Solo practice can be incredibly satisfying and rewarding, but there comes a time for every musician when they want to collaborate with others, show their music to the world, or branch out in another way.
Making connections is what transforms music from a solitary joy to collective entertainment – and there are countless ways to make these connections.
We look at connecting to rich rhythmic traditions through the use of polyrhythms, interview the music social network Vampr’s Head of Growth to understand how the app connects musicians, explore the social and emotional benefits of learning and playing music, and interview the man who radically improved a school’s academic results by implementing an engaging, communal music program.
It’s no secret: Western music loves 4/4 time. Particularly, genres like techno and rock ‘n’ roll worship at the altar of repetitive, predictable beats that are easy to groove to.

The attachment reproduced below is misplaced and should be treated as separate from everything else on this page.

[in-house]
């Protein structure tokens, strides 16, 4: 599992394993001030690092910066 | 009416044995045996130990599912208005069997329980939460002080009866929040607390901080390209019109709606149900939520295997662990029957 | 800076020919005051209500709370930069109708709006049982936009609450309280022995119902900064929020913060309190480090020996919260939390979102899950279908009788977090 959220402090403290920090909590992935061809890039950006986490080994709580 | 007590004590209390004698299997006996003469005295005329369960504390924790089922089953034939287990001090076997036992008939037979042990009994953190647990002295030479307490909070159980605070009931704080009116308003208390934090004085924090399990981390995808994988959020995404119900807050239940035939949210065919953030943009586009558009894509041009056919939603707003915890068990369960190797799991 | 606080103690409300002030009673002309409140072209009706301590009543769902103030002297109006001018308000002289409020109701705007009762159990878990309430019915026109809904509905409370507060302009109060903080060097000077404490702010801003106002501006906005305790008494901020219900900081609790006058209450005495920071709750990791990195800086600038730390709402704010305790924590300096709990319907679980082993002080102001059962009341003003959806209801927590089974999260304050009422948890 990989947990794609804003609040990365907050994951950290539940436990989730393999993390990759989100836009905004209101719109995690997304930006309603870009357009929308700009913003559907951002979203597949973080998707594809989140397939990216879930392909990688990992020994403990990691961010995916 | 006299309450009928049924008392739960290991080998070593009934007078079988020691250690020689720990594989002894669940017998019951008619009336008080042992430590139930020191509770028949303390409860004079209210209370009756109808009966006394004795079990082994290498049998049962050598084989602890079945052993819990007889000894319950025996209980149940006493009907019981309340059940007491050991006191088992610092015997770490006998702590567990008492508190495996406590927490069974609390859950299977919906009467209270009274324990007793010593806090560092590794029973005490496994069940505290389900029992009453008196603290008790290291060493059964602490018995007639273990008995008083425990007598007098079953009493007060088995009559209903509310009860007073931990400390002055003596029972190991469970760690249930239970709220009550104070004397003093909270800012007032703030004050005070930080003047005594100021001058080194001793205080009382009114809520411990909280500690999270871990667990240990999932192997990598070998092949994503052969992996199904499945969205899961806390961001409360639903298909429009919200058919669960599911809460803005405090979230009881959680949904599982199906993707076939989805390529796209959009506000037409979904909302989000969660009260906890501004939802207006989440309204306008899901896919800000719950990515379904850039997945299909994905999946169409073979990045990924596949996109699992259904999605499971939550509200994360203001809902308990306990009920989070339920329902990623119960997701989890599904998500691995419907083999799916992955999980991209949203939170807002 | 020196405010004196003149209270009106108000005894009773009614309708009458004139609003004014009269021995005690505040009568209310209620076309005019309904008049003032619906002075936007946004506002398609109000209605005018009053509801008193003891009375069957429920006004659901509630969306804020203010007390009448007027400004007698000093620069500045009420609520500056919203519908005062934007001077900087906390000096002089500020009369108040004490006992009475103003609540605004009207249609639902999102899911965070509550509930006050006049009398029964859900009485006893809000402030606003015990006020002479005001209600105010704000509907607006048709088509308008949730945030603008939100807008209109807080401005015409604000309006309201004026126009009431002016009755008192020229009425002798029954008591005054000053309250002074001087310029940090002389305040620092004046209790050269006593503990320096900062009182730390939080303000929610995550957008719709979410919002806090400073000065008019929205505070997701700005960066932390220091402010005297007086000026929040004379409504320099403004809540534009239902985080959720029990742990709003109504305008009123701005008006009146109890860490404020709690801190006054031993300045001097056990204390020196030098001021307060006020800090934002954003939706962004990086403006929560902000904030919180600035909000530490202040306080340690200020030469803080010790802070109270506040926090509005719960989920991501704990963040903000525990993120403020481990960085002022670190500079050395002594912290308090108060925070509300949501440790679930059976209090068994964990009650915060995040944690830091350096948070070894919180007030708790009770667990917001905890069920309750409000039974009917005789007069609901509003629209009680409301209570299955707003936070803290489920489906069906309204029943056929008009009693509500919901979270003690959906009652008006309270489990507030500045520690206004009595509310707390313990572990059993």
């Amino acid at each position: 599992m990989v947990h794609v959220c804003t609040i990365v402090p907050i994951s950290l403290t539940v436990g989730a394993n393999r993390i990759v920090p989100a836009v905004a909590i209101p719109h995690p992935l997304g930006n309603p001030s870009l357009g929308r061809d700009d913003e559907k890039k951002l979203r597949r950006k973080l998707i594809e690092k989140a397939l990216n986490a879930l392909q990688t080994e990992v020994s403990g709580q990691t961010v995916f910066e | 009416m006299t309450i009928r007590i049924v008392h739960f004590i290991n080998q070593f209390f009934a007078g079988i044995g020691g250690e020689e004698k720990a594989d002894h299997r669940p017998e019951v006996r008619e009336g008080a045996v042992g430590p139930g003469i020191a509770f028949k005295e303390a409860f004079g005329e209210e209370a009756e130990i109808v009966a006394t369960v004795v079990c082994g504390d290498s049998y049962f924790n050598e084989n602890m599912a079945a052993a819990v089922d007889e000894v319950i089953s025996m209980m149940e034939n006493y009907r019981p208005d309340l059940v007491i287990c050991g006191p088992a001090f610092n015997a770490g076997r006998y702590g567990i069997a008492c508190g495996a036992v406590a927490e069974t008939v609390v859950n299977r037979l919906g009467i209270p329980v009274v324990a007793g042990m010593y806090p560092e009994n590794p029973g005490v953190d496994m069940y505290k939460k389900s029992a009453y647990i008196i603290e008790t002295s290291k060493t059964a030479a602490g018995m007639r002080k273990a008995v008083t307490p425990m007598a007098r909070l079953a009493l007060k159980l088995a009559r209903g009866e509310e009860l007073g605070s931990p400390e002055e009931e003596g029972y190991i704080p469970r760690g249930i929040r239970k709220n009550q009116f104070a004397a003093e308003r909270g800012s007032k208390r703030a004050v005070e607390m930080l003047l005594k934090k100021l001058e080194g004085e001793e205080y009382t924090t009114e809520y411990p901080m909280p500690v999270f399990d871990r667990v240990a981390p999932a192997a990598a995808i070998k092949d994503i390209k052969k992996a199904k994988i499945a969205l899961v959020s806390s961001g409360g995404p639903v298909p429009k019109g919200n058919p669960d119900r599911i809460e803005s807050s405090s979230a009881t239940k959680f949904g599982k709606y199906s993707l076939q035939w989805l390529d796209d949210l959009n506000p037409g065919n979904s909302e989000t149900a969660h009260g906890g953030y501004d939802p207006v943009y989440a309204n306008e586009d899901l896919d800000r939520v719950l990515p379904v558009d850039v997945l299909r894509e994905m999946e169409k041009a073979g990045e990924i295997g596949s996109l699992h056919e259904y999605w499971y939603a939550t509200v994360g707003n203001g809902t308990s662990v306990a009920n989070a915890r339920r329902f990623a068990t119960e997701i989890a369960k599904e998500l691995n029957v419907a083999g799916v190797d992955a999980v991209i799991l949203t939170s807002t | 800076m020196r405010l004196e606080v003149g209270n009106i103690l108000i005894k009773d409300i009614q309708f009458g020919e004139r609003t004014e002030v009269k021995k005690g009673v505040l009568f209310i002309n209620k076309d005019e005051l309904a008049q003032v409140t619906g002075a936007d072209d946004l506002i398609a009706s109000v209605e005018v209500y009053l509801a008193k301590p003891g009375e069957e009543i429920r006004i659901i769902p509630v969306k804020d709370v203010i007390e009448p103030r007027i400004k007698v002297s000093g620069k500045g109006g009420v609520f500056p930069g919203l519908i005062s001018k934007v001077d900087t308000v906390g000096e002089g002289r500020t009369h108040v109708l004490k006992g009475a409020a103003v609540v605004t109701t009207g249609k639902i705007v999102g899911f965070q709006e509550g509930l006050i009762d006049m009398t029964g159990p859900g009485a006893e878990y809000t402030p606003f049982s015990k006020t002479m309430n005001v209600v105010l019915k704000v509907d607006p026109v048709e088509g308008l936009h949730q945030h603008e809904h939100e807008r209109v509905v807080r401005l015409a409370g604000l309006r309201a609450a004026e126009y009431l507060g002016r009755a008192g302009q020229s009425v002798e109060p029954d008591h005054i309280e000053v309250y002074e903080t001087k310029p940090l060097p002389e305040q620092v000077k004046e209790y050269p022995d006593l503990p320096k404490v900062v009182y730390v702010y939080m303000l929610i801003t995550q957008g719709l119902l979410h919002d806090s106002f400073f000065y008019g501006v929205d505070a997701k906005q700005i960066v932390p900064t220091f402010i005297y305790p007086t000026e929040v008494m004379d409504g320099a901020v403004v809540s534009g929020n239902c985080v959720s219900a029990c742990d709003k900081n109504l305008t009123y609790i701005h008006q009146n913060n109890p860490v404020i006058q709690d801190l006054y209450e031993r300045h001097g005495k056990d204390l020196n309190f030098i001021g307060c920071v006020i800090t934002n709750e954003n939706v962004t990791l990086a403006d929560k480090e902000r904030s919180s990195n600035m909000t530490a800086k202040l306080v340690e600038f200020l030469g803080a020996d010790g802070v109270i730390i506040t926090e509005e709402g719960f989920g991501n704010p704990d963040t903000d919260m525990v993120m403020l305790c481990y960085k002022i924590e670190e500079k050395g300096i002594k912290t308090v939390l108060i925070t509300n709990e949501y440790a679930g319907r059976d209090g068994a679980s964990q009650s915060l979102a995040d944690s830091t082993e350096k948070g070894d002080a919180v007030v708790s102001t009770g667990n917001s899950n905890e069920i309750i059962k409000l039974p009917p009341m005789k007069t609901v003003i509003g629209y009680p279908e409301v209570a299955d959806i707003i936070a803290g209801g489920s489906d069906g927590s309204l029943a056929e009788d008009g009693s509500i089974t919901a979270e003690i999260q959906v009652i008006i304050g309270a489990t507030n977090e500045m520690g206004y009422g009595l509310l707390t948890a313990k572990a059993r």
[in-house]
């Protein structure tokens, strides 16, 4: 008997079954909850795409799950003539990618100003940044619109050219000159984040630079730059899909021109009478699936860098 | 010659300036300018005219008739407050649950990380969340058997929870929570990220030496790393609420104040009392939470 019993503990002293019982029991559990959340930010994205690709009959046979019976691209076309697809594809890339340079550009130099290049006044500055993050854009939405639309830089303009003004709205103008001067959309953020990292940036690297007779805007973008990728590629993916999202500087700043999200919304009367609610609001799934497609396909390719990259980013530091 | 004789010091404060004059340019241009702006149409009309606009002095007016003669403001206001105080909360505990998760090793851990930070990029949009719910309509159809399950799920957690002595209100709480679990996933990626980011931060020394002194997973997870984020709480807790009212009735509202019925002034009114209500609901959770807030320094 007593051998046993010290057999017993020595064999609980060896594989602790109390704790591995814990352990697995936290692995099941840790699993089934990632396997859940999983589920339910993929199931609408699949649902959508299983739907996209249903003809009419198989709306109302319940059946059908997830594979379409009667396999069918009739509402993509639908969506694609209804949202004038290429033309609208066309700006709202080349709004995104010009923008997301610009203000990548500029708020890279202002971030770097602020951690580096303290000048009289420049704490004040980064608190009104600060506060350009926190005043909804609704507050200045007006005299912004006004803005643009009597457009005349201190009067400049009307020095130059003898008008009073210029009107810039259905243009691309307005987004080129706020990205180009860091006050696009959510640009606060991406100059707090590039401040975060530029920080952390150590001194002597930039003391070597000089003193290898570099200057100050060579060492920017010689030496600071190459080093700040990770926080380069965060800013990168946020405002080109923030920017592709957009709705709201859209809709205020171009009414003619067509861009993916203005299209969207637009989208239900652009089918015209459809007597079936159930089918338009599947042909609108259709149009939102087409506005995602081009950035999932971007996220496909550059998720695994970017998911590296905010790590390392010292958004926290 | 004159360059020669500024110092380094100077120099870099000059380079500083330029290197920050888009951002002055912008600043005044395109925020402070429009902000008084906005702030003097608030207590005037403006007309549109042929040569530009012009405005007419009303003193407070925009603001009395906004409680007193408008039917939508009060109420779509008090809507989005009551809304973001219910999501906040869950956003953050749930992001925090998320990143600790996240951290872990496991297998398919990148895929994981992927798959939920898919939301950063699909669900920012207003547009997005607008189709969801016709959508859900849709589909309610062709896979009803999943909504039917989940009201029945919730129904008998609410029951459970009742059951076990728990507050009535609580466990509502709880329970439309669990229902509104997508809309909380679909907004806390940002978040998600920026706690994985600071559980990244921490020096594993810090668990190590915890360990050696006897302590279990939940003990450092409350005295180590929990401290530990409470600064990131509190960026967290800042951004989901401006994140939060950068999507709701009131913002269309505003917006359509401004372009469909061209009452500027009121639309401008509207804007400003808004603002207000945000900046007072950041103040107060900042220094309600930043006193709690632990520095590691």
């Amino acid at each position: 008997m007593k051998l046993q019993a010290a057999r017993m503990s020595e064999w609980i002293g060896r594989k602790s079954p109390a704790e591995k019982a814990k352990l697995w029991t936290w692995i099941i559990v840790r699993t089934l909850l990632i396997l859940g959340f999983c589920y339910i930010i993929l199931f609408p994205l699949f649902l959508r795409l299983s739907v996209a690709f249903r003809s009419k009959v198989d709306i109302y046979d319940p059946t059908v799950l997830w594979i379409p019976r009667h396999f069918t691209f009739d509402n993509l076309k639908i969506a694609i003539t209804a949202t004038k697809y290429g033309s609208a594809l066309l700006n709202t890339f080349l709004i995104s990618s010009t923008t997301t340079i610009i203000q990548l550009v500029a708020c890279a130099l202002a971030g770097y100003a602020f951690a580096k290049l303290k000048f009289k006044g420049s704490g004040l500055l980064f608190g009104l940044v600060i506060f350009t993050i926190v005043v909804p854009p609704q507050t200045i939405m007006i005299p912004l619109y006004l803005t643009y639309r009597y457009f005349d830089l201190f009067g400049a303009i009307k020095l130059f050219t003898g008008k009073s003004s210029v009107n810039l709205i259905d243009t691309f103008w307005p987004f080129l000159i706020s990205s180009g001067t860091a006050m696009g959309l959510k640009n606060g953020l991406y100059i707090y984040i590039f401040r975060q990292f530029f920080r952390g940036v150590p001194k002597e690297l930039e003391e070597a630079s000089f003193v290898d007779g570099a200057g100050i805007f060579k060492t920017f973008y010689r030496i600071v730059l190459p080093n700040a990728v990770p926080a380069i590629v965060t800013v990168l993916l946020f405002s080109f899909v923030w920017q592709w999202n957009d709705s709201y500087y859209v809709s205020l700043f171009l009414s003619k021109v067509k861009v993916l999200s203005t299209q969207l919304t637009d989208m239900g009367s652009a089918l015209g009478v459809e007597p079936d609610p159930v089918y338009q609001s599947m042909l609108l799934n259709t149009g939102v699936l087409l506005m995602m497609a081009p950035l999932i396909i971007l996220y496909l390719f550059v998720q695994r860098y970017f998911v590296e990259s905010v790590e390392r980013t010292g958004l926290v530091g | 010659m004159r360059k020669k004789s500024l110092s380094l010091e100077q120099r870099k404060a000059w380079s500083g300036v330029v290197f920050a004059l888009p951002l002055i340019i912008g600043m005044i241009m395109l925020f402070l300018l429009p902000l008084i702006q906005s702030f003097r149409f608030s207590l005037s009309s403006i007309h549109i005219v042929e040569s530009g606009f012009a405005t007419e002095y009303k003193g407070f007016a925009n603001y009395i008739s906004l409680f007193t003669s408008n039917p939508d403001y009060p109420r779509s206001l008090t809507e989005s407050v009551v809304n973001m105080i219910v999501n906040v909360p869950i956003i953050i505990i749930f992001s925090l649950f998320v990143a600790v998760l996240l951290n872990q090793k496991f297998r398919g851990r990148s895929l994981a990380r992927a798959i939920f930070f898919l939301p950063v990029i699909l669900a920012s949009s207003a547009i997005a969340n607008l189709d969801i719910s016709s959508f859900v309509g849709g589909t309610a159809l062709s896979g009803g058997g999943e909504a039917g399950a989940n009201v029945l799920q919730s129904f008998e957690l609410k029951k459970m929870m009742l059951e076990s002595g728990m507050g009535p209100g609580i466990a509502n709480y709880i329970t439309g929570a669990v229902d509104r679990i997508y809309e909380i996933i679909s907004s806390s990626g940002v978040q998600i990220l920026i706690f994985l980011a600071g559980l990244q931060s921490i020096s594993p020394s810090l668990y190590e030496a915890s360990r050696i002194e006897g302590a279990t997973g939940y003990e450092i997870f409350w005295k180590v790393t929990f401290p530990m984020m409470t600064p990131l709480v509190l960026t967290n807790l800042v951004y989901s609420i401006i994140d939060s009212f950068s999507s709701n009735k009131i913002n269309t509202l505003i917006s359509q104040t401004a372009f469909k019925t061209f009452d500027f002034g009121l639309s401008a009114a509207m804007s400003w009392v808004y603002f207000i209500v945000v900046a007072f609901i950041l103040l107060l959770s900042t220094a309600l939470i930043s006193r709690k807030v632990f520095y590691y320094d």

In other musical traditions, this rhythmic sensibility is eschewed completely, in favour of complex, layered rhythms with a unique groove and a whole lot of feeling – think traditional African drumming and very danceable Latin music.
These are called polyrhythms, and occur when two or more conflicting rhythms are played simultaneously, causing your ear to perceive them as one.
Learn how to understand, count out, and play polyrhythms with Polyrhythm for Beginners. We’ll look at some simple examples of polyrhythm, arm you with a few tools for counting them out, and give you a starting point for using them in your own music.
How exactly can you notate musical creations that contain polyrhythms? A popular tool to use for notation is Muse Score, and luckily, they have a function that makes incorporating polyrhythm into your scores a breeze.